Motherhood brings unique joys and pains to every mum, and we are better off acknowledging that. In this series called Mum Truths, mums reveal their secret successes, miseries and gripes about parenting in a no-holds-barred first-person recount.

If you are a mother or mother-to-be, you’re probably familiar with the many benefits of breastfeeding – for both you and your child. I thought breastfeeding was also a more cost-effective solution to feeding, given that a tin of formula retailing at about $30.80 (400g) and infants needing about 40 to 50 tins of formula in their first six months, the sums can really add up. If you are feeding your baby via direct latch without the need for an electric pump and bottles, feeding your baby in the first half year of their life can be completely free of charge. 

Or so I thought. 

Like many first-time mums, I pretty eager to get on with it. Within the first hour of my baby’s birth, the nurses at the hospital had already placed him on my chest to encourage breastfeeding. Even though I’d read up on it and attended antenatal classes, it was still difficult for me to get the hang of breastfeeding. I couldn’t quite get the positions right and my nipples quickly became sore and cracked due to a poor latch.  

When I got home, things were a little bit easier as I had a confinement nanny who helped me with each feed. She would help position the baby and massage my breast while I nursed, so as to get the milk flowing. In that first month, breastfeeding was challenging but still bearable. The only thing I had to grapple with was the many changes to my body and the tiredness from having to wake up every couple of hours in the night to feed.

However, one week after the nanny left, I got hit with a giant curveball. Just as I thought I’d gotten the hang of breastfeeding, I woke up one morning with my right breast feeling rock hard and it didn’t dissipate even after a feed. Immediately, I panicked as I’d read a lot about mastitis (a breast infection triggered by a build-up of milk and clogged ducts) and this seemed like one of the classic symptoms. It can cause the breast to be swollen and inflamed, and can also trigger flu-like symptoms. True enough, by the afternoon, I was running a fever of nearly 39 degrees Celsius and experiencing chills under three layers of blankets.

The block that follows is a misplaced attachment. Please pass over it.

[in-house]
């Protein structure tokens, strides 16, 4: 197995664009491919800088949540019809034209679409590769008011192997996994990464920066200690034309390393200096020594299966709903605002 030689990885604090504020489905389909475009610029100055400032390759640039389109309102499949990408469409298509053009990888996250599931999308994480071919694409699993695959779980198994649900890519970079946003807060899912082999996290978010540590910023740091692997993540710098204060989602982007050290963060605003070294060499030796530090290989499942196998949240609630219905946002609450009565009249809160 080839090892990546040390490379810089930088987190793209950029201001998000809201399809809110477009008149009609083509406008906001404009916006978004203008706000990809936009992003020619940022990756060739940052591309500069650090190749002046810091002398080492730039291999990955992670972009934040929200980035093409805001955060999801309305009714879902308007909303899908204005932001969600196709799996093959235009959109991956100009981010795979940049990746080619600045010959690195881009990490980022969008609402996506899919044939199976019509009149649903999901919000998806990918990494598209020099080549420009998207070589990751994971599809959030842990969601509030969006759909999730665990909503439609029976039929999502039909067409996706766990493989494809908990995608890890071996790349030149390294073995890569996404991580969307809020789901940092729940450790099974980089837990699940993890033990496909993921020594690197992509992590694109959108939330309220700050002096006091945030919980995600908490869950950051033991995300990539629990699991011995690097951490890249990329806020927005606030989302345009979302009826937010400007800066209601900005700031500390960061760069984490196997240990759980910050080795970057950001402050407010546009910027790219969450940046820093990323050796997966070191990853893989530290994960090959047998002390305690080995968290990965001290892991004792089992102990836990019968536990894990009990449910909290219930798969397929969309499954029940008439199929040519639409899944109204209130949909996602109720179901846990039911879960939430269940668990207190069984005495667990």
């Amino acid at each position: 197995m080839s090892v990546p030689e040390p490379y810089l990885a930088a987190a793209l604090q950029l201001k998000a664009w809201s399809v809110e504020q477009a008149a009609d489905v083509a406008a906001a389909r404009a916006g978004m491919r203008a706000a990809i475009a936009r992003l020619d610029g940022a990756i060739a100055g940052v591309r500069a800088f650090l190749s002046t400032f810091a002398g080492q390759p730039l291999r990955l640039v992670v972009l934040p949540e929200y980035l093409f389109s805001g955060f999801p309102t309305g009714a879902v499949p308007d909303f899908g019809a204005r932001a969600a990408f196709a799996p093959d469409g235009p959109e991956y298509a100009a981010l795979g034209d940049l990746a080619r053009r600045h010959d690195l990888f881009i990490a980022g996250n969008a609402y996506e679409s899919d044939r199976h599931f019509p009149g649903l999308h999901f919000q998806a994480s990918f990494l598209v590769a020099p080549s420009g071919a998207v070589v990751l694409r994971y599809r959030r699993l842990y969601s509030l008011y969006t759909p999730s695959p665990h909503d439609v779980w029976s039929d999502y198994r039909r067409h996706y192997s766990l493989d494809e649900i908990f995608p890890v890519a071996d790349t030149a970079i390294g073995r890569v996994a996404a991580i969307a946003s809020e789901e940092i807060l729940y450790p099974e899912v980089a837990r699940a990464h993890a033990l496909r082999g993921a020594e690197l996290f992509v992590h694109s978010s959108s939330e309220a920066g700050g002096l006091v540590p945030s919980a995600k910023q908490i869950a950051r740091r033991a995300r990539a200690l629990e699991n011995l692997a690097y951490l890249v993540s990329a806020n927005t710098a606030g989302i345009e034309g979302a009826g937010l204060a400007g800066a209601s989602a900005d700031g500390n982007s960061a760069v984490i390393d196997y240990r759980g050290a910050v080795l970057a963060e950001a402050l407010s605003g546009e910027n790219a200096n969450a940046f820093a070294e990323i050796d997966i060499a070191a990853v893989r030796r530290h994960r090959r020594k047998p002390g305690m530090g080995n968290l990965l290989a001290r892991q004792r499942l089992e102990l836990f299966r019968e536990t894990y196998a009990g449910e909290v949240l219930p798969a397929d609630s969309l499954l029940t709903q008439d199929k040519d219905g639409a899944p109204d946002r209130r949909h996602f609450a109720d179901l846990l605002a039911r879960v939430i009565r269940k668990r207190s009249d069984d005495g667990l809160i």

I went to see a GP ($40) to get a round of antibiotics and was told it would take some time for the infection to clear. In the meantime, I still had to unclog my milk ducts, but trying to get my baby to latch on to an inflamed breast was excruciating. In desperation, I paid a visit to the Lactation Clinic at KK Women’s and Children’s Hospital ($116), where the nurse in charge attempted to unclog the milk ducts with a vigorous breast massage. 

A massage is a bit of a misnomer in this case. Far from being at all pleasant, massaging an inflamed breast is pure agony. Getting the ducts unclogged is also not a one-off affair; I had to keep up with the massages at home. I distinctly remember telling my husband – in between sobs – that this was way more painful than giving birth. I even tried using a lactation massager ($65) but no dice. Despite my best efforts, my breast remained stubbornly swollen and painful, so much so that I made an emergency trip in the middle of the night to the Urgent O&G Centre at KKH ($283).  

After those painful days, I was determined to never go through this again and aimed to correct my breastfeeding technique once and for all, so I engaged the services of a lactation consultant ($230). It was pricey but so worth it – in the two hours she spent at my house, she’d helped to massage out most of the clogs and taught me how to get my baby to latch correctly. She also correctly identified that the infection seemed to have caused an abscess in my breast, which needed to be treated by a specialist. I saw a breast specialist the next day and thankfully, the abscess was small enough that it didn’t need to be drained but the visit still cost me an eye-watering $327.

In the one week since I was hit with mastitis, I’d spent $1,061 just trying to deal with the problem – that’s almost 35 tins of formula! 

My breastfeeding journey up to that point had been taxing enough, what with the sleep deprivation and struggles with getting the right latch. Getting hit with mastitis very nearly made me want to give up the whole endeavour. But despite the pain, exhaustion, and the big dent in my wallet, I’m glad I persevered. There is also plenty of tenderness and sweetness, when I think about those quiet middle-of-the-night feeds where he’s smiling up at me, or when I’m rocking him gently to sleep after a feed, these precious moments fill my heart that it (almost) makes me forget the trauma that is mastitis, almost.  

Victoria Tan is a new mother-of-one navigating the weird and wonderful journey that is parenthood. Even amidst the sleep deprivation, breastfeeding woes and endless diaper changes, she’s finding joy in rediscovering the world through her son’s eyes.